SUSAN HENNESSEY, NATIONAL SECURITY AND LEGAL ANALYST, CNN: Yes, so notwithstanding sort of all the reporting that's come out about that meeting. You know, the Trump team really is still asking us to believe two things. One that the primary subject of that meeting was about adoption.

And so sort of -- most people know that that's code for Magnitsky Act sanctions but still that it was primarily about adoptions and that there was no follow up whatsoever. So this is sort of another piece of evidence that that just isn't the case.

[22:09:56] And I think what we've seen from, you know, the get go from that early statement that was crafted aboard Air Force 1 in which they essentially misrepresented the contents of this meeting, you know, from every piece of reporting since then has really chipped away at that narrative and demonstrated that clearly the substantive content of this meeting touched on a lot more than adoption. And clearly there was some forms of follow up.

LEMON: What were Russians doing here? What were they doing here, Steve?

STEVE HALL, NATIONAL SECURITY ANALYST, CNN: That's a great question. I think it's worth stepping back for one second and remembering how important this meeting is only if only because it was a meeting where Donald Trump, Jr. expressed an interest in Kompromat, you know, drogue to information on his father's opponent.

So, if that's not collusion that's pretty darn close. But there is basically two possible variations as to what these Russians were up to. The first is the light side. So you have, you know, lawyer Veselnitskaya, Kaveladze and guys like that who says, hey, here's an opportunity to get into the high level and talk about sanctions associated with Magnitsky which is shorthand for the adoption issue.

That's the light side. The darker side is that the Russian government knew that these people were going to get into a very high level meeting with a lot of senior Trump people were present and they were using these people as cut outs to see whether or not the Trump campaign in the person of Donald Trump, Jr. and everybody else in the room as part of the team were interested in playing ball.

Would you take some information if we were to provide it to you? Would you be willing to cooperate with us and we can help you win this election?

Personally from a counterintelligence perspective -- and I can't speak from a legal perspective whether laws were broken or not. But I'm leaning towards the dark side on this. Because it's very difficult for me to imagine that Vladimir Putin and the Russian government were entirely unaware that this group of Russians had scored this meeting inside of Trump Tower and didn't try to get in on it somehow.

LEMON: Interesting. So, Susan, Jessica reported on this specific e- mail that was sent just five days after the Trump Tower meeting where Rob Goldstone forwarded a CNN story on Russian hacking of DNC e-mails to a Russian attendee. They have the meeting describing news as, and the words were eerily weird. Given what was discussed in that meeting, what do you think of that?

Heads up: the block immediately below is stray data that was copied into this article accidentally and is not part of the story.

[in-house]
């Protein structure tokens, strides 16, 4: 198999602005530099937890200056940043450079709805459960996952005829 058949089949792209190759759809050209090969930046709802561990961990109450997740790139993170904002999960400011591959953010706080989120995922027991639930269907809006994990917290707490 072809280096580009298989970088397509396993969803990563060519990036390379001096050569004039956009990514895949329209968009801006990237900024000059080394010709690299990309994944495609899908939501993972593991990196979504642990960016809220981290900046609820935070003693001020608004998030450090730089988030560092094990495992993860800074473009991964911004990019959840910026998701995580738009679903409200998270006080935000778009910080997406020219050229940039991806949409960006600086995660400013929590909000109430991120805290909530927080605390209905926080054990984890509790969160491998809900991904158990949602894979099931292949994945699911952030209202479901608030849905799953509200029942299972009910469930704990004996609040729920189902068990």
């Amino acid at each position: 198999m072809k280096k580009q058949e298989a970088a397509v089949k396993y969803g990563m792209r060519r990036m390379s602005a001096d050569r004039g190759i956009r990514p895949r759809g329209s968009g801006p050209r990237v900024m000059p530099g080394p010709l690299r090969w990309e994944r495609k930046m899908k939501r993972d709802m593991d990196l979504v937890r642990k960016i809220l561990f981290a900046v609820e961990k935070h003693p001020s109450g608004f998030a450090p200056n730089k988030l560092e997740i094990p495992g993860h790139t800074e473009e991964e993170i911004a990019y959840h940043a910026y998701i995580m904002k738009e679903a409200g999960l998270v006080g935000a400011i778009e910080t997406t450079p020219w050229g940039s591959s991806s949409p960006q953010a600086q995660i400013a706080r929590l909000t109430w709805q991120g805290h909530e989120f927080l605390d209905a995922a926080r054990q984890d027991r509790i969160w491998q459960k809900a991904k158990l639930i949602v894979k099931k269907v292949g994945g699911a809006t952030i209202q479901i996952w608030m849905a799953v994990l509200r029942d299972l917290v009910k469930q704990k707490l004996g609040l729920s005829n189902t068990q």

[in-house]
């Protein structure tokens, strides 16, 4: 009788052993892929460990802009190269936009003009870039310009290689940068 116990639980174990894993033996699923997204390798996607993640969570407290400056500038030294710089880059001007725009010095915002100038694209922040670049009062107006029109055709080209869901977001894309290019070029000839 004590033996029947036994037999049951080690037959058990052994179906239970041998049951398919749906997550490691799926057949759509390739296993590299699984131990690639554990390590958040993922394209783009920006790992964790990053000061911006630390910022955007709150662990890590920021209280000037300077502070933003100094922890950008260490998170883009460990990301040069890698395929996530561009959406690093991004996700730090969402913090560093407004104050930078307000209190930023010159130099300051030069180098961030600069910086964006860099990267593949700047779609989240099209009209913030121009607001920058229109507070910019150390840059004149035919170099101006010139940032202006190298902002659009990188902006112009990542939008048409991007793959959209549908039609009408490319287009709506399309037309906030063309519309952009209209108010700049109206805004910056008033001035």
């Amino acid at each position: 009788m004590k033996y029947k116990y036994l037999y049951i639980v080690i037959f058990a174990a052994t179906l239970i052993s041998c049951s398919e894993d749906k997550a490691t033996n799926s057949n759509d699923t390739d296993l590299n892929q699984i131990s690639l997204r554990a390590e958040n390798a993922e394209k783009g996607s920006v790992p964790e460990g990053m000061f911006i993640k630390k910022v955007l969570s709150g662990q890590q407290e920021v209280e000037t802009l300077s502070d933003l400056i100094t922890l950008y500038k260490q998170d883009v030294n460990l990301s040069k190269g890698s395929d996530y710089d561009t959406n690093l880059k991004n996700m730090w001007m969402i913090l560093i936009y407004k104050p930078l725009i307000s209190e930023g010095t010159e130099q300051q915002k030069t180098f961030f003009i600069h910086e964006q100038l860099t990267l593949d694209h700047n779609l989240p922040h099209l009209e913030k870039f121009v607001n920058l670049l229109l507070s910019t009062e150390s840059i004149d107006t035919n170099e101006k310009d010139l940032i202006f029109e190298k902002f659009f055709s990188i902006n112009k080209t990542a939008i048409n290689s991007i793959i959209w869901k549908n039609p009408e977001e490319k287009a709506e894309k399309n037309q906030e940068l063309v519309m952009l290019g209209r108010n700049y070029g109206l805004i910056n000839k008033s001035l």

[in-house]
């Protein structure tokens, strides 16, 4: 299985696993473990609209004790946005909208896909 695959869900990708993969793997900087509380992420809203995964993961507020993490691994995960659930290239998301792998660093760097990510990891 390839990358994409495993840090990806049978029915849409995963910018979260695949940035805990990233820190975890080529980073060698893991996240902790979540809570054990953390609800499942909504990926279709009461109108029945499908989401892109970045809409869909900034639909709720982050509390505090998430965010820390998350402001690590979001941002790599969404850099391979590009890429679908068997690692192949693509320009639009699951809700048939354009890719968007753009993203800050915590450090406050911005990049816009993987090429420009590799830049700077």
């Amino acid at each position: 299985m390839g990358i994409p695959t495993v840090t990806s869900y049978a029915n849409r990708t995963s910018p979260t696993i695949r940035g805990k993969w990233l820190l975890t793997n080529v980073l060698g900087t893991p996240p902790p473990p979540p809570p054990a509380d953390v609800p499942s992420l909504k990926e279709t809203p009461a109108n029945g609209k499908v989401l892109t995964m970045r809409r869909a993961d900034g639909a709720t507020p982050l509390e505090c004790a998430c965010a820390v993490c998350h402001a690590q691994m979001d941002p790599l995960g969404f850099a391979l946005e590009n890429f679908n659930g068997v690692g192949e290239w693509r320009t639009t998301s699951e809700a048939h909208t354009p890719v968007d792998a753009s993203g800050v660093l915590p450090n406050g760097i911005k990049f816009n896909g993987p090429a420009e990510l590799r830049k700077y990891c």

HENNESSEY: Right. So apparently other source haves tried to sort of characterize this as it was weird because hacking wasn't discussed. You know, I think that's sort of once again we're being asked to ignore kind of the simplest most obvious explanation which the only reason you would say isn't this eerie with regard to what we talked about before. It was if you talked about something that was related to the DNC and hacked e-mails.

So once again kind of the narrative here and what we're being asked to believe it just doesn't hold up.

LEMON: Yes, Steve, you find the e-mail to Trump's aide, Dan Scavino interesting, I mean, the one where Rob Goldstone encourages Scavino to get candidate Trump to open a page on the Russian social network, V.K.?

HALL: That's fascinating. And I think the -- I just hope Mueller is, you know, ahead of the game on this and running with that. So V.K., VKontakte in Russia in contact, is essentially the Russian version of Facebook with one important difference.

And that is that it's because the servers are located in Russia and because it's a Russian entity, Vladimir Putin essentially controls it. He can get into it anytime he wants. The security services can get into and take a look around.

So you have to ask yourself, you know, it's very interesting, why would it be that somebody from Russia is suggesting that the Trump team, the Trump candidacy opened up an account in the Russian version of Facebook? I mean, you know, I can't imagine that the reason given, which is yes, we need to reach out to those Russian, you know, Russian-speaking Americans because we want them to vote for Trump too -- that's not compelling.

I think there is another reason behind it. I don't know exactly what it is. It is a form of communication. You know, it's just like Facebook. You can send messages in V.K. just like you can anywhere else. So it's very difficult to tell right now. But it's a fascinating tidbit that I think is worth scratching at a little bit.

LEMON: Steve, Susan, thank you very much. I appreciate that.